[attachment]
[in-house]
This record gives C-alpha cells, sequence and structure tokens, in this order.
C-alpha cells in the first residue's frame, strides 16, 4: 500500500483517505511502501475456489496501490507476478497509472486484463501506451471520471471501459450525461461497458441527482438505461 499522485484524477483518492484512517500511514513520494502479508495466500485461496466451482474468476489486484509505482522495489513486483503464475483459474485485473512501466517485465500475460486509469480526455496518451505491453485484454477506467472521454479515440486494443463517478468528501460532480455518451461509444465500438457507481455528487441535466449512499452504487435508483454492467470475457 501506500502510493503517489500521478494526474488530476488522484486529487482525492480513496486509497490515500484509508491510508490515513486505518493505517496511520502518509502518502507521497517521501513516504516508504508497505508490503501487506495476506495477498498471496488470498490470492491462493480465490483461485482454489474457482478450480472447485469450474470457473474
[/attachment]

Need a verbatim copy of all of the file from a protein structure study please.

[in-house]
This record gives C-alpha cells, sequence and structure tokens, in this order.
C-alpha cells in the first residue's frame, strides 16, 4: 500500500483517505511502501475456489496501490507476478497509472486484463501506451471520471471501459450525461461497458441527482438505461 499522485484524477483518492484512517500511514513520494502479508495466500485461496466451482474468476489486484509505482522495489513486483503464475483459474485485473512501466517485465500475460486509469480526455496518451505491453485484454477506467472521454479515440486494443463517478468528501460532480455518451461509444465500438457507481455528487441535466449512499452504487435508483454492467470475457 501506500502510493503517489500521478494526474488530476488522484486529487482525492480513496486509497490515500484509508491510508490515513486505518493505517496511520502518509502518502507521497517521501513516504516508504508497505508490503501487506495476506495477498498471496488470498490470492491462493480465490483461485482454489474457482478450480472447485469450474470457473474